Sunday, 31 August 2014

Independent Contractors and Employees on Contract – Understanding the Semantics of Ontario Employment Law

The modern English language is a powerful tool. However, it also has its challenges; synonyms, homonyms, and inexplicable exceptions to rules. (For example, try explaining to someone why the plural of moose is moose, goose is geese, and mouse is mice.) In the employment law context, the word that is most often the source of confusion and consternation is “contract.”

The purpose of this post is to look at the differences between:

  • A contractor and an independent contractor
  • Working on contract and working under a contract

Those terms often get commingled in everyday conversation, leading to incorrect assumptions and the aforementioned confusion and frustration. Therefore, as best as one can, given the limitations of the written word, here is a summary of the ways in which the law uses “contract.”

Monday, 25 August 2014

Continuity of Employment Following the Sale of a Business

”What are we doing about the employees?” That is the all-too-familiar question asked in the purchase and sale of a business. Are all the employees fired on closing? What happens if they continue working for the purchaser? Who is responsible for paying them severance?

In fact, there are a lot of questions concerning employees in the context of a purchase and sale of a business; presuming that the business has employees.

The purpose of this post is to look at some of the issues and legal implications involved in selling or buying a business, which is also an employer.

Sunday, 17 August 2014

Still No Damages for Constructively Dismissed Employee

As an update to an earlier post, Employee Fired by Mistake had Duty to Return (published on this blog on September 3, 2012), on September 11, 2013, the Court of Appeal for Ontario upheld the decision of the Honourable Justice R.A. Lococo of the Superior Court of Justice, in which the court dismissed an employee’s claim for damages following an admitted constructive dismissal.

As a result of the loss of his appeal, the dismissed employee incurred a further $7,500.00 in costs awarded against him, in addition to the $50,000.00 awarded against him following the trial. Notwithstanding the fact that the employer had admitted that it had constructively dismissed the employee!

The case concerned the duty to mitigate and whether it was reasonable for the employee to refuse to return to the employer that had fired him. The reasons for the decision of the Court of Appeal for Ontario were reported at: Chevalier v. Active Tire & Auto Centre Inc., 2013 ONCA 548

Saturday, 2 August 2014

Why the Human Rights Tribunal of Ontario may be the Wrong Place to Plead Your Wrongful Dismissal Case

Many people who get fired while pregnant, on maternity or disability leave assume that the Human Rights Tribunal of Ontario (“HRTO”) is the logical place to turn to grieve their case. However, several recent decisions from both the HRTO itself and the Ontario courts demonstrate that that assumption may be misplaced.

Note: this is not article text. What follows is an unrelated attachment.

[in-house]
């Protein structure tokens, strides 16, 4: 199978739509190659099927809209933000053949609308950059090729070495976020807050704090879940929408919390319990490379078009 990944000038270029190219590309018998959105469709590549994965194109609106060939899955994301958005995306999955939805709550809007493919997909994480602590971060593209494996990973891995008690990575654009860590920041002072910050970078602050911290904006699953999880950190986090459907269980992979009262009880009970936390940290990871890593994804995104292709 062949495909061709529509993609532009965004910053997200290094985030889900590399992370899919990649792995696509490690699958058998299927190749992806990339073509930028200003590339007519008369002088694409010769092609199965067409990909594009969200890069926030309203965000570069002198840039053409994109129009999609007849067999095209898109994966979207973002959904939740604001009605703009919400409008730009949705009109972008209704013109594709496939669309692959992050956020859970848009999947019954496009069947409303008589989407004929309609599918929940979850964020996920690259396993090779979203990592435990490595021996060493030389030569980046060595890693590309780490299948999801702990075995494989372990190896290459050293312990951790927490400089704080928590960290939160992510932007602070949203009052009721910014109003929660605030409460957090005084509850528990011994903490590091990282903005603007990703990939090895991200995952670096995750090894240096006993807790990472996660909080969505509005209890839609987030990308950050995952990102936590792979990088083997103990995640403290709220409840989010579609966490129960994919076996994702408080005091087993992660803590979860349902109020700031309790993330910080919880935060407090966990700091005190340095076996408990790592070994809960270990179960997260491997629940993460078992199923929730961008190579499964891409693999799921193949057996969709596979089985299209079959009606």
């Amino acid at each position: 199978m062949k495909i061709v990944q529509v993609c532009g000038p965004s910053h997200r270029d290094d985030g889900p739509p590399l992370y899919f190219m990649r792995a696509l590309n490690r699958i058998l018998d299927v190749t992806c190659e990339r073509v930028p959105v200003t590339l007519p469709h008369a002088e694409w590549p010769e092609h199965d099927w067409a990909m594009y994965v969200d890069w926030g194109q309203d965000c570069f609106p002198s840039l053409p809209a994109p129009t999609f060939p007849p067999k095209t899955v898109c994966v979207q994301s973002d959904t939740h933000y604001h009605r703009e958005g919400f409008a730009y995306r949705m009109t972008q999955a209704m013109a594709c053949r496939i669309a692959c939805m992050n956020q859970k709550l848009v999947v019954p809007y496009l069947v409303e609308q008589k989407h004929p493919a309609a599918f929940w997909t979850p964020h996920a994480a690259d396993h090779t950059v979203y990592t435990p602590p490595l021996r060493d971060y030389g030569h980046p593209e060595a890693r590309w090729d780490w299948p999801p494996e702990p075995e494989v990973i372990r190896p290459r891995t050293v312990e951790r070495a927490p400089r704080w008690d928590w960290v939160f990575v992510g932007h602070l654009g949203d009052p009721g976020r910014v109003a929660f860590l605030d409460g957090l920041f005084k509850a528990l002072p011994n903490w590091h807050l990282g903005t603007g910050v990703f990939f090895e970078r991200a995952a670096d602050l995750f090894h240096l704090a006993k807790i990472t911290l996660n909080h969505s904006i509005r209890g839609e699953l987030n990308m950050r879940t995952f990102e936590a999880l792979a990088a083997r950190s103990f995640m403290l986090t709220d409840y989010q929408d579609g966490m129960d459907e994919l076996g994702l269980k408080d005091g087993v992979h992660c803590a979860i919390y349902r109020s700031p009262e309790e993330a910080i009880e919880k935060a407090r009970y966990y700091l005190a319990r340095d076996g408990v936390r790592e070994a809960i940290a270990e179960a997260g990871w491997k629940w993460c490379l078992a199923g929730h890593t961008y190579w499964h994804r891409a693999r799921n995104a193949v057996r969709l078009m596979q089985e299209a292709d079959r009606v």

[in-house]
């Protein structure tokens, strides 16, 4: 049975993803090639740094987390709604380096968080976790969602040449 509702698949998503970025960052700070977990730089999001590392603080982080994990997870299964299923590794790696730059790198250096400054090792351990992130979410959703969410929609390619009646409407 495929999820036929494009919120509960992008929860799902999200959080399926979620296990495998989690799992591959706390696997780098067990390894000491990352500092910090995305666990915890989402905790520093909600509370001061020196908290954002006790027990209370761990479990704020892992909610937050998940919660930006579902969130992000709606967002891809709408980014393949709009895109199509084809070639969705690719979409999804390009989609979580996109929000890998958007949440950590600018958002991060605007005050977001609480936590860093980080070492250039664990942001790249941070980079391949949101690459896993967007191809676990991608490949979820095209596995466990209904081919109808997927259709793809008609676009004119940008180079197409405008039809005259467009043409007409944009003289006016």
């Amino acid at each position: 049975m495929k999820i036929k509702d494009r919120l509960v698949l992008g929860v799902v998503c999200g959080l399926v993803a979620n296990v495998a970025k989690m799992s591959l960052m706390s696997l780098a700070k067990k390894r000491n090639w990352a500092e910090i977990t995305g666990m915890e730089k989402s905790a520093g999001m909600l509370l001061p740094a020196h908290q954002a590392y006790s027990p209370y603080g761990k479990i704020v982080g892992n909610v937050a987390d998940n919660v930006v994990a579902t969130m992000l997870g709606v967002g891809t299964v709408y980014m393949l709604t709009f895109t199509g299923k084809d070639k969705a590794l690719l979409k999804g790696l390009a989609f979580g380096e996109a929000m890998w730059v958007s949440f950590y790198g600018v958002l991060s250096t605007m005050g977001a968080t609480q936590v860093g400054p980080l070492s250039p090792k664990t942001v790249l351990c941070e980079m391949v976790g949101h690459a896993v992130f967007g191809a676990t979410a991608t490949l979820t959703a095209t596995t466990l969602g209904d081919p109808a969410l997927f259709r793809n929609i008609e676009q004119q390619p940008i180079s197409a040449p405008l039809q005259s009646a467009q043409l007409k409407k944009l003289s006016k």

While this blog has previously looked at other cases on this topic (see e.g. Human Rights Tribunal Not The Place To Ask For Severance) this post will consider a decision of the HRTO concerning an employee fired while pregnant.

Thursday, 31 July 2014

How Employers Can Make Fundamental Changes to Terms of Employment

How can an employer make fundamental changes to an employee’s employment? Sometimes an employer will need to make a fundamental change to the terms of an employee’s employment, this may include changing the number of hours that an employee works, the times during which an employee will work, the position that the employee will hold, or the amount of money that the employee may receive.

While the easiest way to change the terms of an employee’s employment is to get the employee to agree, not all employees will be willing to do so. In those cases, employers will need to ensure that they follow the law concerning unilateral fundamental changes.

Sunday, 27 July 2014

Resignation Does Not Relieve Employer of Statutory Obligations - Supreme Court of Canada

If an employee provides notice of his intention to resign on a future date, can his employer legally terminate his employment (i.e. fire him) before that date and not pay him? In a case concerning Quebec labour laws, Quebec (Commission des normes du travail) v. Asphalte Desjardins inc., 2014 SCC 51 (CanLII), the Supreme Court of Canada has said “non”.

Sunday, 20 July 2014

Ontario Court Says When it Comes to Severance Packages 'A Deal is a Deal'

Can an employer refuse to pay out a severance package after it offers it to an employee and the employee agrees to accept it? That was essentially the question that the Ontario Superior Court of Justice was asked to resolve in the case of Dennis v. Ontario Lottery and Gaming Corporation, 2014 ONSC 3882 (CanLII).

According to the Honourable Justice Brian P. O’Marra, a deal is a deal.